is an often overlooked player in contact lens management. An
important part of any baseline slit lamp examination should include
a thorough examination of the eyelids. This includes both the eyelid
margins and the palpebral conjunctiva, particularly the superior
tarsal plate. The eyelid margin is a hotbed of metabolic activity.
Meibomian glands produce oil into the tear film and onto the ocular
surface. cludes both the eyelid margins and the palpebral
conjunctiva, particularly the superior tarsal plate.
eyelid margin is a hotbed of metabolic activity. Meibomian glands
produce oil into the tear film and onto the ocular surface.
Disorders at the margin can adversely effect these functions.
production leads to rapid tear breakup. This predisposes the contact
lens wearer to experience dryness and/or rapid lens surface
eyelid margin pathology results from bacteria feasting on the oil
deposits on the lid margin. In addition to compromising oil
production, these bacteria produce exotoxins that can lead to
corneal complications such as marginal infiltrative keratitis.
signs to look for are thickened, scalloped lid margins with pouting
glands or oil caps at the meibomian gland openings.
scrubs and warm compresses (outside therapy working in) combined
with an oral agent such as doxycycline (inside therapy working out)
can provide dramatic improvement.
Make Lid Eversion Standard
of the upper eyelid allows for examination of the superior tarsal
plate. Make this procedure standard when examining a patient who's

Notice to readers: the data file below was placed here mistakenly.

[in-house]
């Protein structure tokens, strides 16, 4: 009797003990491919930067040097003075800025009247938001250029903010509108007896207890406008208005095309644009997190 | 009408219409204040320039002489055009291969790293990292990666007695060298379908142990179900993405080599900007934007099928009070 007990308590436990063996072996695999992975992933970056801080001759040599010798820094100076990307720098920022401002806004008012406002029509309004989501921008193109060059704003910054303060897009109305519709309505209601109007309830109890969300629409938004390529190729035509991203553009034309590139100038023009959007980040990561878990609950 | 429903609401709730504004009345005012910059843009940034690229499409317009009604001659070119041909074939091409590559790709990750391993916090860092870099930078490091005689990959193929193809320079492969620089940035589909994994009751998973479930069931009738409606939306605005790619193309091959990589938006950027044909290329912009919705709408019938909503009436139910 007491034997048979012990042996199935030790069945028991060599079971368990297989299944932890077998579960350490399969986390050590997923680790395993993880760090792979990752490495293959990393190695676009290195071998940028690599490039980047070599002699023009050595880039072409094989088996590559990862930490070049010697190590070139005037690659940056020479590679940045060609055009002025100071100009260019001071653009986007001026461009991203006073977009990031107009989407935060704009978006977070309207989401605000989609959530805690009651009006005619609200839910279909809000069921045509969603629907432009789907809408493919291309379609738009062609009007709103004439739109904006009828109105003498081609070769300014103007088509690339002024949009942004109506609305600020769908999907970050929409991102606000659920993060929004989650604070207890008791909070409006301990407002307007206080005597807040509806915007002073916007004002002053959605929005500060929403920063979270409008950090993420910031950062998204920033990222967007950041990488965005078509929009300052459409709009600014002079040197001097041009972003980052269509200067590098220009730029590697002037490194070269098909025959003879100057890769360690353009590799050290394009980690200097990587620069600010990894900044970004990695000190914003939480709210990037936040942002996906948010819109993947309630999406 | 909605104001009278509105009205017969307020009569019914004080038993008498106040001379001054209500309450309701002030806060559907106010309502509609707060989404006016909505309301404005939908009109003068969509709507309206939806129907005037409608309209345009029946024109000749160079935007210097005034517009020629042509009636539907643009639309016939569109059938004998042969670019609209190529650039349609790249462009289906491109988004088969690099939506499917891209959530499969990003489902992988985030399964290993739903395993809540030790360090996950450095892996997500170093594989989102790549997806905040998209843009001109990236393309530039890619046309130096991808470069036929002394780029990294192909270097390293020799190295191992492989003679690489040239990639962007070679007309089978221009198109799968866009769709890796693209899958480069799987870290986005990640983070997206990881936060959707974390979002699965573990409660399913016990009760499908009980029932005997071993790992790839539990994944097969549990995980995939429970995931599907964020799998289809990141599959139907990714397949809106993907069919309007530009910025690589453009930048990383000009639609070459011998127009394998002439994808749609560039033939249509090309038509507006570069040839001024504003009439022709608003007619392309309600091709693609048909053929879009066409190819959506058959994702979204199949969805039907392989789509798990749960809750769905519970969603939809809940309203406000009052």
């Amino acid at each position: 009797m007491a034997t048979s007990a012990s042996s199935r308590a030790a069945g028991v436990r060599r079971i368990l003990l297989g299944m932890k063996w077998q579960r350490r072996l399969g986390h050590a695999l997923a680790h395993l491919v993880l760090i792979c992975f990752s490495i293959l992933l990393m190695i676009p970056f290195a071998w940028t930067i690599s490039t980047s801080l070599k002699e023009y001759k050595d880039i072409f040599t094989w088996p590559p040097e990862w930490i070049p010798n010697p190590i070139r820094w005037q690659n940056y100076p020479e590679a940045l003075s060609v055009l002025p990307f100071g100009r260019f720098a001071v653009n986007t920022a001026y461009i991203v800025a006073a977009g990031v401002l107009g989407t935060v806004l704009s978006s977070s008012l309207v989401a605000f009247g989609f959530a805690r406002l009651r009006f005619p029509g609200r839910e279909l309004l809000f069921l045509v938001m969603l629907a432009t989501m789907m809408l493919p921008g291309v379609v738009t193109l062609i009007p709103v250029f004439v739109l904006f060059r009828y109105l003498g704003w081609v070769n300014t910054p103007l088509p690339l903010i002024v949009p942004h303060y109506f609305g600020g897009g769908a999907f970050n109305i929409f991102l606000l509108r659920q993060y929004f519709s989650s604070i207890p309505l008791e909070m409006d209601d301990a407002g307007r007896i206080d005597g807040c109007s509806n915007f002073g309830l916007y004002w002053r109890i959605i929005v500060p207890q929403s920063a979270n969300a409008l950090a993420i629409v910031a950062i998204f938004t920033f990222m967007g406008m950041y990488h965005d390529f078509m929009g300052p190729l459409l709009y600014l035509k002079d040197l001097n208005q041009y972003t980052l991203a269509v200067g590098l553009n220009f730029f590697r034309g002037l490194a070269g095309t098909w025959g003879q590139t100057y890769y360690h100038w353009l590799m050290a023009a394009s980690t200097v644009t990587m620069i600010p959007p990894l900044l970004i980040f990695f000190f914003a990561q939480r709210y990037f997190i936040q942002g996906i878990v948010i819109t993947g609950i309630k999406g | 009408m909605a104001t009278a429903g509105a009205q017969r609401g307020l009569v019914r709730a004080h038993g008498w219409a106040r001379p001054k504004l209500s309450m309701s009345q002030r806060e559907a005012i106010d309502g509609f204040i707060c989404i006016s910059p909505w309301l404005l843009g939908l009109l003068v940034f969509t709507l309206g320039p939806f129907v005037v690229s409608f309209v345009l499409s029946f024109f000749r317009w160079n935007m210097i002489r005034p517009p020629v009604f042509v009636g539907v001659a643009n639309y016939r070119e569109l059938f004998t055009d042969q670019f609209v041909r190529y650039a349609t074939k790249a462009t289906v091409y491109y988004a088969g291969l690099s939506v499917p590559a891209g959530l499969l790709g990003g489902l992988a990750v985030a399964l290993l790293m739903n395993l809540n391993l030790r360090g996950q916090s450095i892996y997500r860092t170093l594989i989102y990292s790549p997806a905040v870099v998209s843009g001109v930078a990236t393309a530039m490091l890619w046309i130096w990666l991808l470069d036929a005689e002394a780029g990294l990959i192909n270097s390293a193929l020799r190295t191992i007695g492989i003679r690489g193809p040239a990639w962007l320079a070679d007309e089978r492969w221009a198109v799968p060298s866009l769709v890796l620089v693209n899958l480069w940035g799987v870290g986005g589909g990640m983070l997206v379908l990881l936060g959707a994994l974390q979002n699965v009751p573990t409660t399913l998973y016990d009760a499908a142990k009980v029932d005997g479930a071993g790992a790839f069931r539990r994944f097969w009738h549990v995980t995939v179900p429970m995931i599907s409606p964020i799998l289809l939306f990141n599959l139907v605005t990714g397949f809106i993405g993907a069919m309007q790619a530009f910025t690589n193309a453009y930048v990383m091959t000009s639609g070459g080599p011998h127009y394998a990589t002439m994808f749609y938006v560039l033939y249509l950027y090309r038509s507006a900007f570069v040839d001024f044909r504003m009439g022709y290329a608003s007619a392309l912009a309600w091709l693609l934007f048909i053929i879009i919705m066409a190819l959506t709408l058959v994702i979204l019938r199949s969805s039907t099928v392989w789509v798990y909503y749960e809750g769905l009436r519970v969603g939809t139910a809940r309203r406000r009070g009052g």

wearing or considering contact lenses. Look for generalized changes
suggestive of seasonal allergies. If noted, be proactive and
prescribe anti-allergy therapy. More isolated areas of change of the
superior conjunctiva is a sign of mechanical irritation from a
contact lens edge or from blinking over a soiled lens surface
Figure 1. Superior tarsal
plate changes resulting
from edge irritation from
a high modulus silicone
to examine the superior tarsal plate can lead to unnecessary and
ineffective approaches to solving persistent problems of discomfort
and rapid contact lens spoilage. It only takes a moment and can save
aggravation and embarrassment. Once discovered, you can effectively
manage GPC with temporary lens discontinuation, topical
antihistamine/mast cell stabilizers and/or topical steroids and the
use of daily disposable lenses.
eyelid position relative to the upper limbus plays a major role in
GP lens fitting. An eyelid that covers the upper limbus allows for a
lid attachment fit in which the upper lens edge tucks under the
eyelid. Because the lid margin doesn't pass over the lens edge with
each blink, this approach improves comfort.
course, lower lid position is important when fitting a translating
GP bifocal. Ideally the lower lid would lie tangential to the lower
limbus to support the lens adequately. A lower lid that covers the
lower limbus may be acceptable, but you may have to limit the near
segment size to fit it between the lower pupil and the lower lid. A
bottom lid that lies below the lower limbus precludes translating
your mission to be vigilant about assessing eyelid condition and
position when examining a lens candidate or current wearer. This
approach will help you avoid potential problems and solve existing
complications efficiently and effectively.